A “SIGNIFICANT proportion” of women either switch to lower-pressure jobs or leave an organisation altogether while dealing with the menopause, an event heard.

Dorset Chamber was praised by national figures for challenging “one of the last taboos” by discussing the impact of the menopause and how employers can help women going through it.

The chamber’s online event Let’s Talk About Menopause was attended by Shevaun Haviland, director-general of the British Chambers of Commerce, and by Labour shadow business minister Seema Malhotra.

Shevaun Haviland said the issue was “one of the last taboos” in the workplace. “No one’s ever talked about it in my career and it’s something that affects probably 50 per cent of our staff for maybe 10-15 years of their career,” she said.

“I’m really delighted that you all are dealing with something quite so progressive.”

Of the women polled at the event, 71 per cent said the menopause had had a negative impact on their ability to work, while 78 per cent said it was not discussed with line managers.

Dr Sarah Hattam, a GP and director of Concilio Health, told the event: “A third of the women in this country will have gone through the menopause and will be post-menopausal and we know that sadly a significant proportion either take a step back from their careers, they opt to go for a low pressure role, or they actually leave – they fall out of the back door of organisations because of menopausal symptoms and their impact and the fact that these go unrecognised and unsupported.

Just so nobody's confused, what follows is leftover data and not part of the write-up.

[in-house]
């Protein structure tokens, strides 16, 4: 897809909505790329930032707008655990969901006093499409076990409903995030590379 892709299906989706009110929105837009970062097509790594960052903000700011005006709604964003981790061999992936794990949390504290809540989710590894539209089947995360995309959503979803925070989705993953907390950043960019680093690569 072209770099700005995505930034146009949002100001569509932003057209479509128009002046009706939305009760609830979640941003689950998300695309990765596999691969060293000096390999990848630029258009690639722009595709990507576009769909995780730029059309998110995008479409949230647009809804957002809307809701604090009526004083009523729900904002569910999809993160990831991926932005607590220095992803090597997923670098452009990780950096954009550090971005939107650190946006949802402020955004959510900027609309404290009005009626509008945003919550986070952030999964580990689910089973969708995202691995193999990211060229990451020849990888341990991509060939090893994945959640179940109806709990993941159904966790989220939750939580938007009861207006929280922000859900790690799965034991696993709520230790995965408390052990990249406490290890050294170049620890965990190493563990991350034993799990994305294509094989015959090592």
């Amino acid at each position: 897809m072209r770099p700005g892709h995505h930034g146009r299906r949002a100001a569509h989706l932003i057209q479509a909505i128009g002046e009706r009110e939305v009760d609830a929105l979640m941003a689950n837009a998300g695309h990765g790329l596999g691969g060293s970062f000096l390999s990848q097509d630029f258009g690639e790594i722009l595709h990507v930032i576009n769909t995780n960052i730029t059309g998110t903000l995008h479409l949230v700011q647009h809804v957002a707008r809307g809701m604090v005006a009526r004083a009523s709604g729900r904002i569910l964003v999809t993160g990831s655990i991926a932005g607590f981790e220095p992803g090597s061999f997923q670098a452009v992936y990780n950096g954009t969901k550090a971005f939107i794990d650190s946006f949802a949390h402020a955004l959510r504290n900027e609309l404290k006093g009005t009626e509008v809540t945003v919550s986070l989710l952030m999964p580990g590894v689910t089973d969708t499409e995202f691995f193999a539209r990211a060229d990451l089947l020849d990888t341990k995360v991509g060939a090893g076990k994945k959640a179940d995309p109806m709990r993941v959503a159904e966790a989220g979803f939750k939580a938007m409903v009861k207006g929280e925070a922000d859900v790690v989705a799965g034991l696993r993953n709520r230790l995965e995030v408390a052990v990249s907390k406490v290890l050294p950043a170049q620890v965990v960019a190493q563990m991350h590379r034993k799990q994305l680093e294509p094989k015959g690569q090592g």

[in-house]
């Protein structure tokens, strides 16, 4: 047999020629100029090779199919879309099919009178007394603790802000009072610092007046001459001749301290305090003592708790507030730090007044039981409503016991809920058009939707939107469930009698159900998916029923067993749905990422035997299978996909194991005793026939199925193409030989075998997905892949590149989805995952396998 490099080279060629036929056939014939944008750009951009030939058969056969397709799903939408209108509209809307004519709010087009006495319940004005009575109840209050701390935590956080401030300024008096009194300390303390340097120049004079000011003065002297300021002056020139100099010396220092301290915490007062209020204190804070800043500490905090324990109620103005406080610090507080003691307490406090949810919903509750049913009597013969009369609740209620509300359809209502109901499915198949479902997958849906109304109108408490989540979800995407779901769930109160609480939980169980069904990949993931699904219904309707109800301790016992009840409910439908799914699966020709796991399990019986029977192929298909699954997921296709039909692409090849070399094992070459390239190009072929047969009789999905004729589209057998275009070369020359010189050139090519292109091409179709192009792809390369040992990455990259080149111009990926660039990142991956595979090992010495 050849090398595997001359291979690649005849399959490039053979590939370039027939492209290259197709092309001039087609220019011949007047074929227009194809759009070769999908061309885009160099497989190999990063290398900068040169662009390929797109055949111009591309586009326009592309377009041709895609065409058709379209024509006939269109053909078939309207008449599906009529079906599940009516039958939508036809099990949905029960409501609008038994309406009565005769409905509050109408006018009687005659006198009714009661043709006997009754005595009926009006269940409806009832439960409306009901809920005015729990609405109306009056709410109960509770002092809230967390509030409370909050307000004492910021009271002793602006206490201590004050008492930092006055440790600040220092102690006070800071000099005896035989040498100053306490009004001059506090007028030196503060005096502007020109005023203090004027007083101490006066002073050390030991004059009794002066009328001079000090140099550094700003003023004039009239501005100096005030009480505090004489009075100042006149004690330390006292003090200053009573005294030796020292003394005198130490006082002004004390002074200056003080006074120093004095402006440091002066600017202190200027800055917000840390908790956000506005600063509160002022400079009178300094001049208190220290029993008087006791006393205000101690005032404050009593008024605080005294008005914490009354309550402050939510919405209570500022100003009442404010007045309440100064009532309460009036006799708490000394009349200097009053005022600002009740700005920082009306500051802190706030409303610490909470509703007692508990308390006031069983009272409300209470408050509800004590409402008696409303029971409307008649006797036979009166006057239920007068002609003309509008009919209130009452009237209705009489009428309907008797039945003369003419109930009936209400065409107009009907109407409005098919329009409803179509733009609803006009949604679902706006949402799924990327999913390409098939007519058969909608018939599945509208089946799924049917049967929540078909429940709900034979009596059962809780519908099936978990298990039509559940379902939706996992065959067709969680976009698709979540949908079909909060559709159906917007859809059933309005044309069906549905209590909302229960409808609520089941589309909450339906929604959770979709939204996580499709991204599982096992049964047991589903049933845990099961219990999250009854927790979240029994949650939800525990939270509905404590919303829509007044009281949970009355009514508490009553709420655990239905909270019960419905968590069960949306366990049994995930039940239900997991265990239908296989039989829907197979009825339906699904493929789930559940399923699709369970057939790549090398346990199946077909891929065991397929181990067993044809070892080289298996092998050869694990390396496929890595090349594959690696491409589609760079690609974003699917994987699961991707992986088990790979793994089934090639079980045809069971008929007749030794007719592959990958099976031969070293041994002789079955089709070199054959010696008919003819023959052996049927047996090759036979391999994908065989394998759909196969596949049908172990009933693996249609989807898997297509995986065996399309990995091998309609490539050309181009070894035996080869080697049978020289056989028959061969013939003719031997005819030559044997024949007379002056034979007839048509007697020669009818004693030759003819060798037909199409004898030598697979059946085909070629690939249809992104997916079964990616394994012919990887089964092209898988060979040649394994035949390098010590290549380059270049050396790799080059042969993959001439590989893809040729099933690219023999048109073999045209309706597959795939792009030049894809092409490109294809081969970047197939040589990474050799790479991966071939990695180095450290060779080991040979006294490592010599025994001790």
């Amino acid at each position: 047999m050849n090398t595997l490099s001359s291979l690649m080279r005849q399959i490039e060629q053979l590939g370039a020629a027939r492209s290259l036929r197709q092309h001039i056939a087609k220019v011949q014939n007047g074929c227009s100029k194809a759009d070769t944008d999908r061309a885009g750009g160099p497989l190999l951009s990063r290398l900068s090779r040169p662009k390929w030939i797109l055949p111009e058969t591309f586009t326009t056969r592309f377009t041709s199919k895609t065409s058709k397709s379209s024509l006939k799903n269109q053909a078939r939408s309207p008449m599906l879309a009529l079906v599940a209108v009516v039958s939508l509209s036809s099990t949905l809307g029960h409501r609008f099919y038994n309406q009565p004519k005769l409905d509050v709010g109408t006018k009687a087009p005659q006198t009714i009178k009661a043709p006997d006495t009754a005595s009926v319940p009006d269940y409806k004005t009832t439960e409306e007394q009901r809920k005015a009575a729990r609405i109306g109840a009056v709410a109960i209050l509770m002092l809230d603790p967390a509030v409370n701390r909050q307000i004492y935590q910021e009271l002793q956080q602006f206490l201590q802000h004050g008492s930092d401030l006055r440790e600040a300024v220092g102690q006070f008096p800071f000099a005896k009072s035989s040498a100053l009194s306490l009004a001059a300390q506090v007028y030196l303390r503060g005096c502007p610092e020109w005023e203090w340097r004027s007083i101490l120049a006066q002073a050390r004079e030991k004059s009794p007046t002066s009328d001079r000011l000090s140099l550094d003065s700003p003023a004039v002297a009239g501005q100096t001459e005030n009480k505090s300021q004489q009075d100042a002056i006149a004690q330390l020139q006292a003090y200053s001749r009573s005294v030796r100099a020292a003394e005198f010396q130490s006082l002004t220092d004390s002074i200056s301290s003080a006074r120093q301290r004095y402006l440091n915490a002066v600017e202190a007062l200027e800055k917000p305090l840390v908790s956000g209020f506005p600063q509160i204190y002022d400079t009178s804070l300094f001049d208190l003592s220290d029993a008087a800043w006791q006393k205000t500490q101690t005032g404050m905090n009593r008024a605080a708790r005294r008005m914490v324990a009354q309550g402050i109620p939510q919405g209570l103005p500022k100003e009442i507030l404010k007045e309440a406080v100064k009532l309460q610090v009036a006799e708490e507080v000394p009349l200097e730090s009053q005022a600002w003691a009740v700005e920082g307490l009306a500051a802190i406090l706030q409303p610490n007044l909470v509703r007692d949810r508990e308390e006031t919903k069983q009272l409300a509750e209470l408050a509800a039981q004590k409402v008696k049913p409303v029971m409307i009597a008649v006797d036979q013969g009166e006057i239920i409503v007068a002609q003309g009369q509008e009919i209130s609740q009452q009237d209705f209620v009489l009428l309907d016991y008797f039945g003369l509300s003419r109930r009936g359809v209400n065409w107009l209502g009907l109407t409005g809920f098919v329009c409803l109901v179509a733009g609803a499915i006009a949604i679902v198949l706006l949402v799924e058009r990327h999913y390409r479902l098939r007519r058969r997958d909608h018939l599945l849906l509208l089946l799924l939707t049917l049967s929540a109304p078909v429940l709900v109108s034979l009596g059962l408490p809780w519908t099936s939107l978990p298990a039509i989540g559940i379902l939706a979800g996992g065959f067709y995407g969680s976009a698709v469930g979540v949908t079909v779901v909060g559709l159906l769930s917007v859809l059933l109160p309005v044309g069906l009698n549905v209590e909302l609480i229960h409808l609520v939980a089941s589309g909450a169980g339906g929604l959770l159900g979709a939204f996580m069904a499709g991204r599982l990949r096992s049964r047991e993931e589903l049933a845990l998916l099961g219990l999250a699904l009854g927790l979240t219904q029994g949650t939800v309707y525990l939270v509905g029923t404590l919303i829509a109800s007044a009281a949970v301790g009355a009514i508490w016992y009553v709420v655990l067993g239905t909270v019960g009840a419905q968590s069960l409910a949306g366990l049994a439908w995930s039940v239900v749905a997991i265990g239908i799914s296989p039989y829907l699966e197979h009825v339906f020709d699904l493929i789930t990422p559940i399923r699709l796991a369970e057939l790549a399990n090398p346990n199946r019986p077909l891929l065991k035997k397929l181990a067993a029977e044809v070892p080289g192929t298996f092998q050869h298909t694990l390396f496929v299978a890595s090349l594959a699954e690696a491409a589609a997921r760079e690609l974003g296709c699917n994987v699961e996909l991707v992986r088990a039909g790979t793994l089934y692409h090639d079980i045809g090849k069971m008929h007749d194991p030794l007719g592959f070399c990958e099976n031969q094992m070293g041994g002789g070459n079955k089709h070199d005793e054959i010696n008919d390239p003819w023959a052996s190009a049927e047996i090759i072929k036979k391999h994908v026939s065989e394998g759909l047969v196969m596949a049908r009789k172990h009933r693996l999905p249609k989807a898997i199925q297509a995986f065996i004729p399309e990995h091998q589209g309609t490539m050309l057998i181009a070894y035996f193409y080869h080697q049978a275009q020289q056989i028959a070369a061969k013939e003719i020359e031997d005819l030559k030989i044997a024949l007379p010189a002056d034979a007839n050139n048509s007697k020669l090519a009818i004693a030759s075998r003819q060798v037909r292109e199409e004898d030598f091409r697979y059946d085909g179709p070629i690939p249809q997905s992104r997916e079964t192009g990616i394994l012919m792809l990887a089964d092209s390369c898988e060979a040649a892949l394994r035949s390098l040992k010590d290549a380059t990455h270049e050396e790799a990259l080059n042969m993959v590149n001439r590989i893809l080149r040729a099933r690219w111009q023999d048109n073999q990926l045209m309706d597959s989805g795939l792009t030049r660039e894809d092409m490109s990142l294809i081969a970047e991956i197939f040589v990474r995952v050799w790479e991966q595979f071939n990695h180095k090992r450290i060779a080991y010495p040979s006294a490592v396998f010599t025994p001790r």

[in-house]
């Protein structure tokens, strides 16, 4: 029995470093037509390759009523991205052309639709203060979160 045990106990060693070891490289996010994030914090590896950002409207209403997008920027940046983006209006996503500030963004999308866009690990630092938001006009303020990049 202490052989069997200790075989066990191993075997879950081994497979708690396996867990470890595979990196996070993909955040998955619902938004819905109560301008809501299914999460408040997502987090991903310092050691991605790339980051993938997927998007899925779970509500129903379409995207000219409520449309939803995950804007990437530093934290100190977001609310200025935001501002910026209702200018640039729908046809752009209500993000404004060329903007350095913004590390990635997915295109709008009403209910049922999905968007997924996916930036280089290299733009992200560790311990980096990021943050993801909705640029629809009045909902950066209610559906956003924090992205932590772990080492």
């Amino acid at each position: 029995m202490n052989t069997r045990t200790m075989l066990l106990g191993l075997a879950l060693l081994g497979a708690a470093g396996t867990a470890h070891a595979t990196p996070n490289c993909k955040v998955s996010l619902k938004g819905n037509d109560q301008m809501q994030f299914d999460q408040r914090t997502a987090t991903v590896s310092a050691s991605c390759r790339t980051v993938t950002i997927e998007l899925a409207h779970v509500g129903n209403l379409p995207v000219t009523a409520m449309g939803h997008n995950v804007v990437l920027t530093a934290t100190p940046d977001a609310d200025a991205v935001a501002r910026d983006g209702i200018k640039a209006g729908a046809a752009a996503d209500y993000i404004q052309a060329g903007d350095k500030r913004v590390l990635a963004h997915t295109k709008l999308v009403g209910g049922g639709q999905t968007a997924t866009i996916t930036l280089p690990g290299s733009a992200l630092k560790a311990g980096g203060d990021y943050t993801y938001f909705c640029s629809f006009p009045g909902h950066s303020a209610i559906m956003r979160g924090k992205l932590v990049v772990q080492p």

“But the big take home is that loss of our reproductivity does not mean loss of productivity. Menopausal women are a hugely valuable resource.”

She told how the effects of the menopause could include sweating and shivering more easily, disturbed sleep, “emotional and neural vulnerability” and “brain fog”. She urged employers to brush up on the facts, ask people how they were and make practical adjustments.

These adjustments could include providing open windows or fans, offering places to store spare clothes, providing spare uniforms or adjustments to uniform policy, and allowing people to work from home if they had suffered disturbed sleep.

The event heard Theresa Higgins, head of finance and administration at the chamber, talk about her own experience of working during menopause. Kevin Barnett, of sponsor Lester Aldridge, discussed the legal risks of discriminating against women going through menopause.

Shadow minister Seema Malhorta pledged to pass on the chamber’s experience to an all-party group on the menopause, adding: “I think what you’re doing is pretty trailblazing for a chamber.”

Chamber president Caron Khan said: “There are more menopausal women in the workplace than ever before and that’s why it’s so important that organisations really spread awareness of this, educate and support women in the workplace. We at Dorset Chamber are determined to create a culture in which we are talking about the menopause and I do hope that we can continue to talk about this subject and inspire other organisations to do the same. It’s definitely not a taboo subject at Dorset Chamber.”